Clearly, local regulatory and insurer factors will have significant impact on the frequency and nature of the use of MDM in the management of ILD, and any position statement would need to be tailored to reflect regional circumstances. For those regions where MDM is used, we propose a set of core criteria for structure and governance, given our survey’s findings with regards to heterogeneity and the implied impact this may have on diagnosis and subsequent therapeutic recommendation. These are likely to include the features listed in Table 4, which were common to the majority of centres surveyed. A number of other features, including the attendance and influence of other specialties, presentation format, and data outputs other than a diagnosis, were not uniform, and thus are difficult to ascribe as core features. However, in developing any expert statement, we suggest such features be considered and guidance given as to which additional features to core criteria are preferred, particularly those that might decrease potential bias and increase the utility of the ILD MDM.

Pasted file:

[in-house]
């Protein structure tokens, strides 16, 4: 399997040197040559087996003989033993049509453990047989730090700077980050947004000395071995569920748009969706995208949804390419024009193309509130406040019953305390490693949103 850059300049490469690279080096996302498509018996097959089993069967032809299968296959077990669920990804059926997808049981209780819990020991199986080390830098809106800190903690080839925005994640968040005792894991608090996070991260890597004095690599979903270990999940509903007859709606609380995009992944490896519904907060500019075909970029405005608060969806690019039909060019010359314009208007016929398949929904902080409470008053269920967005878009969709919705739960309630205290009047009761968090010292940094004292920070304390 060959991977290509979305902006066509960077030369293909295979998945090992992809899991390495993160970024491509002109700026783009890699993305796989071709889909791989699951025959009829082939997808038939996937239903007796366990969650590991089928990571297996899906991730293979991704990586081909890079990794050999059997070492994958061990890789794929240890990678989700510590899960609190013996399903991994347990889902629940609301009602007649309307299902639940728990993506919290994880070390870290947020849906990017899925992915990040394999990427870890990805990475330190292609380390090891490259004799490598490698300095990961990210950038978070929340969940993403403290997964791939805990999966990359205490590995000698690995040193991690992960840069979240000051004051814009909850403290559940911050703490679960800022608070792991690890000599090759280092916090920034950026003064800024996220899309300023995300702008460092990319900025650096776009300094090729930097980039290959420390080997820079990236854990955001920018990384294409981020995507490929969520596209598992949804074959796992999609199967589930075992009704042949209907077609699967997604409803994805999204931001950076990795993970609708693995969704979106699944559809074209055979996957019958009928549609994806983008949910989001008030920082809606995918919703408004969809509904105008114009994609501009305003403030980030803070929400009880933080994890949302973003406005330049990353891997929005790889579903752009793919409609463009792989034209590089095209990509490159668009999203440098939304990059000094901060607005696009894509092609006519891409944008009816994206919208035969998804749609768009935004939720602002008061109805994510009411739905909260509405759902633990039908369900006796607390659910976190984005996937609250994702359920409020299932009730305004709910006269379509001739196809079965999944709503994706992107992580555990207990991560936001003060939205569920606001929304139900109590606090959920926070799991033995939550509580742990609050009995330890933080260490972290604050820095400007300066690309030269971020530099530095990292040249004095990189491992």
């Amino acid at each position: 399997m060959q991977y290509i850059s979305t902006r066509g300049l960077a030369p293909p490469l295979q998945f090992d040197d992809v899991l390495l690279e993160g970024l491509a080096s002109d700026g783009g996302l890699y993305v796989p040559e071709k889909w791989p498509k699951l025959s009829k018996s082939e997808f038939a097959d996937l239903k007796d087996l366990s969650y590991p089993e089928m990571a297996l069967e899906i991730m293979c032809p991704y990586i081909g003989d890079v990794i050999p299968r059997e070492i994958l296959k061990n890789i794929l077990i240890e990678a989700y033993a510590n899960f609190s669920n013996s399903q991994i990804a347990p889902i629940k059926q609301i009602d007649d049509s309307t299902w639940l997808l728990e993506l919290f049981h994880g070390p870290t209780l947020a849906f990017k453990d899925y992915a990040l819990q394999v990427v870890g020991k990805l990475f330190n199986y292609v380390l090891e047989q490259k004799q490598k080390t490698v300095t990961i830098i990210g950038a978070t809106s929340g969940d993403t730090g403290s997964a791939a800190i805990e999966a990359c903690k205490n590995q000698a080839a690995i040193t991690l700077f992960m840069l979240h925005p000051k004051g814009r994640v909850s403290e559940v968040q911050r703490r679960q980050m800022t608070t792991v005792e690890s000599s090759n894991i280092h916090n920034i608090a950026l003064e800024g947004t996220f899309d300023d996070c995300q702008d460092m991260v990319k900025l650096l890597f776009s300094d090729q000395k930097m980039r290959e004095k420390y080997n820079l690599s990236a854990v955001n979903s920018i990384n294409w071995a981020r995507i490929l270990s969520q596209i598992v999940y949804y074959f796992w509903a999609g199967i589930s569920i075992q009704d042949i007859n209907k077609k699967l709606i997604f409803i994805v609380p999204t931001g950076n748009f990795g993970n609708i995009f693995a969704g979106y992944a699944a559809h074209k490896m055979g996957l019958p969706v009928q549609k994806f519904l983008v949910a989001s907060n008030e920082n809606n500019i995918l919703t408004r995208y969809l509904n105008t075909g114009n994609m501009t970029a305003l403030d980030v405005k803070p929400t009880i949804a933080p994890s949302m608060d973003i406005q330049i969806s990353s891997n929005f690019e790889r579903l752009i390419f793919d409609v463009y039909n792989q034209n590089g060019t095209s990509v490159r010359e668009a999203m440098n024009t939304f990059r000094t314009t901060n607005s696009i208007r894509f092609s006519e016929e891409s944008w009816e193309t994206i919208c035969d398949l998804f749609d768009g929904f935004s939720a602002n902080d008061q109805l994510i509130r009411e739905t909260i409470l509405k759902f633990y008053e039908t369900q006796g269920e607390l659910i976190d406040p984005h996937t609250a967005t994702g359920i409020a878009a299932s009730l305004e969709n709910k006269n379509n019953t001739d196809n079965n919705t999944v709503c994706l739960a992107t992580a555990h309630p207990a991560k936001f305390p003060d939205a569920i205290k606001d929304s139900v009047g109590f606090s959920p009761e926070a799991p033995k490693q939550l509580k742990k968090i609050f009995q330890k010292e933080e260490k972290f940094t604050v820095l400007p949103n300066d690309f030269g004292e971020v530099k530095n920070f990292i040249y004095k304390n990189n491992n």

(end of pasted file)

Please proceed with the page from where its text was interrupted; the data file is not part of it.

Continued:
An important area our study did not explore is the prescription patterns for those patients undergoing diagnosis via heterogeneous MDMs. Our study focused solely on expert centres, but it is impractical to imagine that in most regions there are sufficient expert centres present to provide similarly constituted MDM. It is therefore inevitable that heterogeneity will exist in MDM with regards to expertise, based on whether they are located in community or academic centres. Academic MDMs when compared to community centres have previously been demonstrated to possess different diagnostic performance, with an increased likelihood of alternative diagnoses to IPF and therefore by corollary, a probable decreased frequency of prescription of anti-fibrotic therapy . A further contributor to such differences in prescription rates may be via regional differences in approaches taken by regulatory authorities to anti-fibrotic therapy prescription and whether or not the MDM has been specifically mandated to control the prescription of anti-fibrotics. Each of these potentially has fundamental health economic implications, with regards the frequency of prescription of anti-fibrotic therapies.